Gas prices to change very little this summer


Gasoline’s retail price will average $3.57 per gallon during this summer’s busy driving season, a cent below last summer, the Energy Information Administration (EIA) said Tuesday.

The slight dip during the April-September peak driving season will be due to lower crude oil prices, mostly offset by an increase in gas consumption, the EIA said.

“We see a small increase in gasoline consumption, and that’s mostly a little bit of growth in vehicle miles traveled as the economy continues to come back from the big problems that existed for our economy and employment in the second half of 2008 and into 2009,” EIA Administrator Adam Sieminski told reporters Tuesday.


“Fuel economy improvements offset a good part of that, and the result is a slight increase in demand,” he added.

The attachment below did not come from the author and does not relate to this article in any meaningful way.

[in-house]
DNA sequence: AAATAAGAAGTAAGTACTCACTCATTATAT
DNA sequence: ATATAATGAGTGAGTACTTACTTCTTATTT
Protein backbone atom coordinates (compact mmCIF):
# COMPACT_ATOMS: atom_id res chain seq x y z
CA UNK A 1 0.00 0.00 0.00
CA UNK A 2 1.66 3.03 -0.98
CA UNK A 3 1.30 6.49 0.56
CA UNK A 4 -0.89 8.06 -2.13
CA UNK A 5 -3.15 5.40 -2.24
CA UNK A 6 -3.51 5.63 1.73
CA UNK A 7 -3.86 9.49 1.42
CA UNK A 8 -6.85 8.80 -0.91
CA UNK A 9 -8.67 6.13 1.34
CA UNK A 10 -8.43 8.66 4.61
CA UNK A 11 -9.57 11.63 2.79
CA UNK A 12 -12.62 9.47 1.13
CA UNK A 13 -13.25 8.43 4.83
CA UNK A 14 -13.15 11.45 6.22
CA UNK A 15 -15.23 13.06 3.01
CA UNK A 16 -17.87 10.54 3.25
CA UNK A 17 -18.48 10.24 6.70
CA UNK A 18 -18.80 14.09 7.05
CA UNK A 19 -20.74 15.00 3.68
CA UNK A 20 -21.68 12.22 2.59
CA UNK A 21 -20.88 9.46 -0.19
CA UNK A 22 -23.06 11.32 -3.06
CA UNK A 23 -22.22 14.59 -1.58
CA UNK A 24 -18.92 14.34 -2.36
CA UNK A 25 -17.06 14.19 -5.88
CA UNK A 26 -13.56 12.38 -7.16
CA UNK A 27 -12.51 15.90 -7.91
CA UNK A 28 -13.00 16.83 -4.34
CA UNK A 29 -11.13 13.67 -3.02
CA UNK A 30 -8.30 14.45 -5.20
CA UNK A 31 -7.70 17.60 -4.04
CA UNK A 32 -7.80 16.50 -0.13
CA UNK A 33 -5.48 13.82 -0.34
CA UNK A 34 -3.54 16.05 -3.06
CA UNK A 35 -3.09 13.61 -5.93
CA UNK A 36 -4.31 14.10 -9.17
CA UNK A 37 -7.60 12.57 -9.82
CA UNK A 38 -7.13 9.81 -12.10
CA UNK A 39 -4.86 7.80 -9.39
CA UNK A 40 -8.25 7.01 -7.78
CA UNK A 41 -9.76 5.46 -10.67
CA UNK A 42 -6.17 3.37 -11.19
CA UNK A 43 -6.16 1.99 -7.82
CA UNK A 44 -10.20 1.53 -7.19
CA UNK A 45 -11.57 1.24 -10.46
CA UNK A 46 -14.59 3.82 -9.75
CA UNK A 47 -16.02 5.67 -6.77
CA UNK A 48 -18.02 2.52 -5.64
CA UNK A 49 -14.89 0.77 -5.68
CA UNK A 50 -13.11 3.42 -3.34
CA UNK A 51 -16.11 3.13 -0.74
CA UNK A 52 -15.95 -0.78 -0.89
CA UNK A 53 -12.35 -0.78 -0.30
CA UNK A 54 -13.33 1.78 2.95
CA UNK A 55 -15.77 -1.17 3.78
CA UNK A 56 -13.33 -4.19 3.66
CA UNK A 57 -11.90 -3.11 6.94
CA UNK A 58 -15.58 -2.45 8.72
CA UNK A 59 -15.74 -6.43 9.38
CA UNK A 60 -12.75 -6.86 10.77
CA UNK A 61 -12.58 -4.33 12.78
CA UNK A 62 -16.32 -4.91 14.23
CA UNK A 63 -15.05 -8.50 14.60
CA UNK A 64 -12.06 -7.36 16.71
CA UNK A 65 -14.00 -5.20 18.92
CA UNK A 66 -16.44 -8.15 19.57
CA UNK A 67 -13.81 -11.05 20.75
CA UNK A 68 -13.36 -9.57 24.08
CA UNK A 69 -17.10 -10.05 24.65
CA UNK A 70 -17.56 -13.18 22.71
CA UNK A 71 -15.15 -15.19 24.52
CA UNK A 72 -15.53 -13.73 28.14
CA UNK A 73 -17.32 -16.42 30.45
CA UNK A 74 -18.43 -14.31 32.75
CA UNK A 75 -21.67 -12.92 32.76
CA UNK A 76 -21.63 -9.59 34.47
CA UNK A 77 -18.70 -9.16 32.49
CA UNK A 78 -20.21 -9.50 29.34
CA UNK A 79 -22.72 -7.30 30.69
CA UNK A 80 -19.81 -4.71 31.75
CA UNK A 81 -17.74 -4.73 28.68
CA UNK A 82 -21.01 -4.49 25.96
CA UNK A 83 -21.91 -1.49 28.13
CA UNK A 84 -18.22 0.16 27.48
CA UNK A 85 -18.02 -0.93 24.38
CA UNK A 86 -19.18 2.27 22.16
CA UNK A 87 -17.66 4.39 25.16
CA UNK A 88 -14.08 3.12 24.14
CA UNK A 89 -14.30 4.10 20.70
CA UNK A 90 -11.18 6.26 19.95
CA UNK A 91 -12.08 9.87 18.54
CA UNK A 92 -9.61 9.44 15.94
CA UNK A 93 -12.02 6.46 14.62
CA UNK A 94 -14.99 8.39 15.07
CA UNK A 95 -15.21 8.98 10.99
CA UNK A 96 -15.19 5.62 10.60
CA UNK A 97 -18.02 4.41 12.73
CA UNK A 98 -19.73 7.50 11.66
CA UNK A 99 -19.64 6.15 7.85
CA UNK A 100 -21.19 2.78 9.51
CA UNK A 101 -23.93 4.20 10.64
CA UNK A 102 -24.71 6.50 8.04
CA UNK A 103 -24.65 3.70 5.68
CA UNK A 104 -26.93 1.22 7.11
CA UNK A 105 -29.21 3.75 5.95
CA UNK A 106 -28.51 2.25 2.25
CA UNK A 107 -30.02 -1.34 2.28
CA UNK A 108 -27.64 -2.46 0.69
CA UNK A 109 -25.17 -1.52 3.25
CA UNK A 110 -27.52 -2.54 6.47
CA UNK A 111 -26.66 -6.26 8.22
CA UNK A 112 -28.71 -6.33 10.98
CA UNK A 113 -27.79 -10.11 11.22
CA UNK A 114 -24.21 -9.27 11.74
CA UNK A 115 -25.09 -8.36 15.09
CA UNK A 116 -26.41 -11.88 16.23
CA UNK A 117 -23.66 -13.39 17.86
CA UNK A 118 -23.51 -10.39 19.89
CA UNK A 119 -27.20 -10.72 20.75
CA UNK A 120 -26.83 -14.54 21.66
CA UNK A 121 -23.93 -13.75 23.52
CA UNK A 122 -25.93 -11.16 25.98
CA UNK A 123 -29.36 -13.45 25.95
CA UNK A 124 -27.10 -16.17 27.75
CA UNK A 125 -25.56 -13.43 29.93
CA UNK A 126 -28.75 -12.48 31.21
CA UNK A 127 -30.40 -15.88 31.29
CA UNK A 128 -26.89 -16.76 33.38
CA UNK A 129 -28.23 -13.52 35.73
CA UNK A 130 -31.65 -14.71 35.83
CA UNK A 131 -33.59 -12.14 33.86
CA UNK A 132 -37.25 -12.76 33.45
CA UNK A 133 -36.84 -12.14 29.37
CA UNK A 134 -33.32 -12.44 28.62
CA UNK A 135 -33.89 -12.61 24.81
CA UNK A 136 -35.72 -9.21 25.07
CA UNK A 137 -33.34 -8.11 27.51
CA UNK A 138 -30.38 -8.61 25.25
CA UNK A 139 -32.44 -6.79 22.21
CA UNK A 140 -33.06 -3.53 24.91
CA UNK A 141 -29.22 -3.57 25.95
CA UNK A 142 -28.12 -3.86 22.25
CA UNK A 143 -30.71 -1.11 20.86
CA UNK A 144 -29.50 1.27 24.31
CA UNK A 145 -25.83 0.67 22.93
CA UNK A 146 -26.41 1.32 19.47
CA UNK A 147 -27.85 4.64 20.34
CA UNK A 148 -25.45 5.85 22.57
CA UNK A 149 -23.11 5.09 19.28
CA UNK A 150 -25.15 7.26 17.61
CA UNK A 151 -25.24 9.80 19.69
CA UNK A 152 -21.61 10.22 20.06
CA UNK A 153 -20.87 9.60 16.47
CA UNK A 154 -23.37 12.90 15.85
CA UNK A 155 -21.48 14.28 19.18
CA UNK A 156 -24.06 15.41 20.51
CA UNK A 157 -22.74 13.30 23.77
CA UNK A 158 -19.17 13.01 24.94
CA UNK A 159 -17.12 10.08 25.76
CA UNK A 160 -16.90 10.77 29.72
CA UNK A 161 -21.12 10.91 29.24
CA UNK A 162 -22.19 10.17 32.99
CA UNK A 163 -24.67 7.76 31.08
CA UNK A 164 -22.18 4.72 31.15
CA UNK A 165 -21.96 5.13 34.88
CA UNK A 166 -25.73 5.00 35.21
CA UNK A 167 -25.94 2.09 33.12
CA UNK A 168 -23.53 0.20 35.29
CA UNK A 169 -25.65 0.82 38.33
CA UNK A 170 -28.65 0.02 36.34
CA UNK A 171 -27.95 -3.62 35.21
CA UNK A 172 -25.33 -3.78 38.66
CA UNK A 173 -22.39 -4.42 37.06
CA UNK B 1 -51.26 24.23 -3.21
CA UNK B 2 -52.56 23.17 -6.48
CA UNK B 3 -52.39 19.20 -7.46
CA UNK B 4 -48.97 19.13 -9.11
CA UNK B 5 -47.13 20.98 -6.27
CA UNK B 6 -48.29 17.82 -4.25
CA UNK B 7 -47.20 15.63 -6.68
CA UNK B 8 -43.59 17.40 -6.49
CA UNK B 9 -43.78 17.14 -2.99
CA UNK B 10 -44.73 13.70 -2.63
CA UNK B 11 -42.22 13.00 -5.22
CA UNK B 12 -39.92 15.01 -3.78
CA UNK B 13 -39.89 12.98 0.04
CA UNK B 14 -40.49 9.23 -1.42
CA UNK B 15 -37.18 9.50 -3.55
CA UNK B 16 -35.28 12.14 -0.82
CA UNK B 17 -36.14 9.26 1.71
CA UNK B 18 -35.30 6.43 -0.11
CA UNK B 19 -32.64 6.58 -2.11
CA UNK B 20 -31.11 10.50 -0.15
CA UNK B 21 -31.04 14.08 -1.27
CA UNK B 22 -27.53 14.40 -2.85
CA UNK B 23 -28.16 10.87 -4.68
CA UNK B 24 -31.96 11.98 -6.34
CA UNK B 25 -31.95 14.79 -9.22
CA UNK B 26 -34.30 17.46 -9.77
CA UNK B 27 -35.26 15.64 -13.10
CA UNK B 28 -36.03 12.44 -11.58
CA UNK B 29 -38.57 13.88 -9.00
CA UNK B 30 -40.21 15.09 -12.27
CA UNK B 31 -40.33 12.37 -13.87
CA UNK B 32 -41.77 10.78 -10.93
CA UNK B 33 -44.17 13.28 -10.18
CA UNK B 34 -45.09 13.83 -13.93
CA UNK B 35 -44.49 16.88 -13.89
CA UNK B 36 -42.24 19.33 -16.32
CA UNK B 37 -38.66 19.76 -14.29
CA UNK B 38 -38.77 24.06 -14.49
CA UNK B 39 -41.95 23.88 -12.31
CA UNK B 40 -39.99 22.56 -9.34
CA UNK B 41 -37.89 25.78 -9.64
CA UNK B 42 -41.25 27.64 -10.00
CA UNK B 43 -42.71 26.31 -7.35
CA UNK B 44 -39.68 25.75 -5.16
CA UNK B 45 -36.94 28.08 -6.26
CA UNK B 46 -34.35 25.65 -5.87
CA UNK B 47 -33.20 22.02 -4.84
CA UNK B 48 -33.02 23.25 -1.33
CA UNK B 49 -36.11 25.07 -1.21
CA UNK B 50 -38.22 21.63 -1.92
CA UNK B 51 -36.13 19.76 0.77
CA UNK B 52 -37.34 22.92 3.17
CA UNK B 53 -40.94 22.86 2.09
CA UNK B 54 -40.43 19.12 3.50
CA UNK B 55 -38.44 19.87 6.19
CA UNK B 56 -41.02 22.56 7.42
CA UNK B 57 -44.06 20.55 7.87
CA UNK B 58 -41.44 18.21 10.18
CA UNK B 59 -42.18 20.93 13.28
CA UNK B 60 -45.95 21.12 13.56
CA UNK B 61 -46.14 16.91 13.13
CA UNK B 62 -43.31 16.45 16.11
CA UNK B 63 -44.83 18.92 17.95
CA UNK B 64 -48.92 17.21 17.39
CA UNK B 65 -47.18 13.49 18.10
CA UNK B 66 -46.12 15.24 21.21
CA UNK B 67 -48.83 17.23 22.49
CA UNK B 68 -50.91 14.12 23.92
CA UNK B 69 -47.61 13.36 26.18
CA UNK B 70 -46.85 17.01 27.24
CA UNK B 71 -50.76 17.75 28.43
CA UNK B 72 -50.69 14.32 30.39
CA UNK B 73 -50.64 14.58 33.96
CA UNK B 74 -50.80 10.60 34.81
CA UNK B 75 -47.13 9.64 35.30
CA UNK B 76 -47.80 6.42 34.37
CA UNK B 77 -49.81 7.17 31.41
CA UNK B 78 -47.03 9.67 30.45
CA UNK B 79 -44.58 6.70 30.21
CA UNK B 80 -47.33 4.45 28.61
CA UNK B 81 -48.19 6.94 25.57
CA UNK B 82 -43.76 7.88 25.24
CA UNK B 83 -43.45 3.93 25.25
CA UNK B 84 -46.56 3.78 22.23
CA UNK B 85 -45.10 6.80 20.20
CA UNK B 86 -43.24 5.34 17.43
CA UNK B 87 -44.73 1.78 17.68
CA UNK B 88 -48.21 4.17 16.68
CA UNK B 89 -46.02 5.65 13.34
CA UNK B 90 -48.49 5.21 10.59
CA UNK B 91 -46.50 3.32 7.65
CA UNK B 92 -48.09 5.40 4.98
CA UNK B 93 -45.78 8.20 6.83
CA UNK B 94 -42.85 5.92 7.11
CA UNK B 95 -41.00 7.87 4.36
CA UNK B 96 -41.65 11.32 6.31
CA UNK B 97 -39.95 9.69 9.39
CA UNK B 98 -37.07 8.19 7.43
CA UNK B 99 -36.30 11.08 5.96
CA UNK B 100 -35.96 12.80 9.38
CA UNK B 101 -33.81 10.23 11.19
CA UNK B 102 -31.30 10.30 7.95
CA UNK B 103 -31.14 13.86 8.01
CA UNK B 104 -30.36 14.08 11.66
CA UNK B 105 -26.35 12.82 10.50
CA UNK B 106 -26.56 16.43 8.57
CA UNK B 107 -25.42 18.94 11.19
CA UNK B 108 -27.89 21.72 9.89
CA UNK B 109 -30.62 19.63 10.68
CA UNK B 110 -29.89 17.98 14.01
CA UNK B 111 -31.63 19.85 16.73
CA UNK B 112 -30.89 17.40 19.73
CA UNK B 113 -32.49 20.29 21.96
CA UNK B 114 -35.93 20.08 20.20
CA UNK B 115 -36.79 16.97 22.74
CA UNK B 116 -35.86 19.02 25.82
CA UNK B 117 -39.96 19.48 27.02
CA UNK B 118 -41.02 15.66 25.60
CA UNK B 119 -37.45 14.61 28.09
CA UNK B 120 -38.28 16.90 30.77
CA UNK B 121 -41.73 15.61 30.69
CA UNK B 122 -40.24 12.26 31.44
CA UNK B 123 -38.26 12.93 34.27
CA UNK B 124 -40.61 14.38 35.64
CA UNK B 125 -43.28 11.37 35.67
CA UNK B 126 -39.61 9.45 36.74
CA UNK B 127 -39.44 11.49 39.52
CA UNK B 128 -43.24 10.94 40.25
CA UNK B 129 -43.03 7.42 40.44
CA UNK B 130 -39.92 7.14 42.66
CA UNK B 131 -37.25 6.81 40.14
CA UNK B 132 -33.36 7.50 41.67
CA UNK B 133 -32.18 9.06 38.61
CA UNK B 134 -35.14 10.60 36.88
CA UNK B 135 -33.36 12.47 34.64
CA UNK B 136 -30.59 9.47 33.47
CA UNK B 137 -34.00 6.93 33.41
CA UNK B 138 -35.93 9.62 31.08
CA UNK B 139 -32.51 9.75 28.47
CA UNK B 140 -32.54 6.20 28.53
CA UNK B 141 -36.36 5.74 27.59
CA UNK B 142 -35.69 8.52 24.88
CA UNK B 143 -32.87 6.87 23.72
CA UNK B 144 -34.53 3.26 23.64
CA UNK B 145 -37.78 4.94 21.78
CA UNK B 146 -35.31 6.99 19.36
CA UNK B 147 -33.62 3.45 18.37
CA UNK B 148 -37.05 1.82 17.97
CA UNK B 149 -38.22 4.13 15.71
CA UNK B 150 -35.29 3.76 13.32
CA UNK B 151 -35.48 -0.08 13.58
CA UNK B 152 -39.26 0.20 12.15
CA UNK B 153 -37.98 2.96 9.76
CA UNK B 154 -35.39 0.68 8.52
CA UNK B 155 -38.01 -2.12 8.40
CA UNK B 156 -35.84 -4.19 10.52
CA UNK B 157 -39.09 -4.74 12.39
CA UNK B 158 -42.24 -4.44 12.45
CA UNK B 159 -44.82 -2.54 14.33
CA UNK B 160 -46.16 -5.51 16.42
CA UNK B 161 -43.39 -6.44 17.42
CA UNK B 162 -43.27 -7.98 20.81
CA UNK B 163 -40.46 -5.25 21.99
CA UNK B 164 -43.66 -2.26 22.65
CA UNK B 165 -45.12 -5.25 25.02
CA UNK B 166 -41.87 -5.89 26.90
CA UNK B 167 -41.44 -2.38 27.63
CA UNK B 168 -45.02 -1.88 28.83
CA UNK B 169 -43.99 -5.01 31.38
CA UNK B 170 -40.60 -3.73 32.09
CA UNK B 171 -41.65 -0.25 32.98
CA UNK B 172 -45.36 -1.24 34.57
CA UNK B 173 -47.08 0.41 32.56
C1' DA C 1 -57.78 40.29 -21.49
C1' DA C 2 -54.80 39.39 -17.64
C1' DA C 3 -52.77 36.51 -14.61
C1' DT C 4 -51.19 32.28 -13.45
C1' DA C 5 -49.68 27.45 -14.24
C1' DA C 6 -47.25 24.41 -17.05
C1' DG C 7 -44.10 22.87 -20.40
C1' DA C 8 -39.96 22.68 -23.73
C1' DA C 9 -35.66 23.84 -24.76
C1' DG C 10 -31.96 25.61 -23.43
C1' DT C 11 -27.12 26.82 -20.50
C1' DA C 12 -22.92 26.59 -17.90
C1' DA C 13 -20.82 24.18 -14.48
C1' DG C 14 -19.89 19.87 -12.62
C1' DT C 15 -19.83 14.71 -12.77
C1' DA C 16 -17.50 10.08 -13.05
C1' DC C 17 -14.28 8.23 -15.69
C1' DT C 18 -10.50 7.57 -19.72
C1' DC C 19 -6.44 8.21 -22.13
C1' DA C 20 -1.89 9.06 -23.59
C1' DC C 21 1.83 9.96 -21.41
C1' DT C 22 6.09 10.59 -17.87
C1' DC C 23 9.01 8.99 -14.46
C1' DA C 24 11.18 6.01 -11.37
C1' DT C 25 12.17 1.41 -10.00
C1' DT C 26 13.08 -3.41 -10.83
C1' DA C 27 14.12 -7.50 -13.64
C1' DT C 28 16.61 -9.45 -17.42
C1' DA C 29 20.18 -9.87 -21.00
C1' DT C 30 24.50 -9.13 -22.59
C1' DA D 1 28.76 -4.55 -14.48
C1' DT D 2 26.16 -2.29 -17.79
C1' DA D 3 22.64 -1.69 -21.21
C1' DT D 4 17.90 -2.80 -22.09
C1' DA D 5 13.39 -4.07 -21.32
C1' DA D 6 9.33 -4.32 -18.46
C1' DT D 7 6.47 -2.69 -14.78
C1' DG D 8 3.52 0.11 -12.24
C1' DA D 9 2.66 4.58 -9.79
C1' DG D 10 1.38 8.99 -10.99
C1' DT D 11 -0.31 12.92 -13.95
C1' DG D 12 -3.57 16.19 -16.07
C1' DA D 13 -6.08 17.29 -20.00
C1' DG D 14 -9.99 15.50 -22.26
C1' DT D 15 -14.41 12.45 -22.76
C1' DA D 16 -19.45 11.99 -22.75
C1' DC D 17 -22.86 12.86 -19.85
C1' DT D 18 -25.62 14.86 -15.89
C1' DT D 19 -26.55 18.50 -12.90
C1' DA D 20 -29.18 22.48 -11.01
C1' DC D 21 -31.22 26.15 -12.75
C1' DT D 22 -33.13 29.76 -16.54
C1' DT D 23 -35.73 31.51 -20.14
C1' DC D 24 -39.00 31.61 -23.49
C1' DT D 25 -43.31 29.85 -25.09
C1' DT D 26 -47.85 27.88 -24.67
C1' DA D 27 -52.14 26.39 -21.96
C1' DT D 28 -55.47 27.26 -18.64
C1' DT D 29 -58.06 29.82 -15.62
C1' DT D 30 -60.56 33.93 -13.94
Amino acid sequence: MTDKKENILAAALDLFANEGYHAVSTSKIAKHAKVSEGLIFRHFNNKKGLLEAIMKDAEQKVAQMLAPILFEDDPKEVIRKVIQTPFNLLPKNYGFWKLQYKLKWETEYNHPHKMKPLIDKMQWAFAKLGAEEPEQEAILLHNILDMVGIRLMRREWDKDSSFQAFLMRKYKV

Brent crude, a major trading benchmark, will average $105 per barrel this summer, down from $107 a barrel last summer. That’s due largely to increases in oil supplies from countries outside of the OPEC group, including the United States and Canada.

“The result of that, as we see it, is a modest decline in world crude oil prices,” Sieminski said.

The decrease to $3.57 a gallon is “essentially the same number,” Sieminski said.

The West Coast will have the highest gas prices this summer at $3.85 a gallon, and the Gulf Coast will see the lowest, at $3.37.

Diesel fuel, meanwhile, will average $3.87 per gallon, a 2-cent decrease from the previous summer, the EIA said.

The EIA’s forecast does not take into account the possibility of some unforeseen problems, such as geopolitical events the disrupt the crude oil supply change or unplanned refinery outages, Sieminski said.

For the entire year, the EIA expects gas to average $3.45 a gallon. That will fall to $3.37 per gallon in 2015.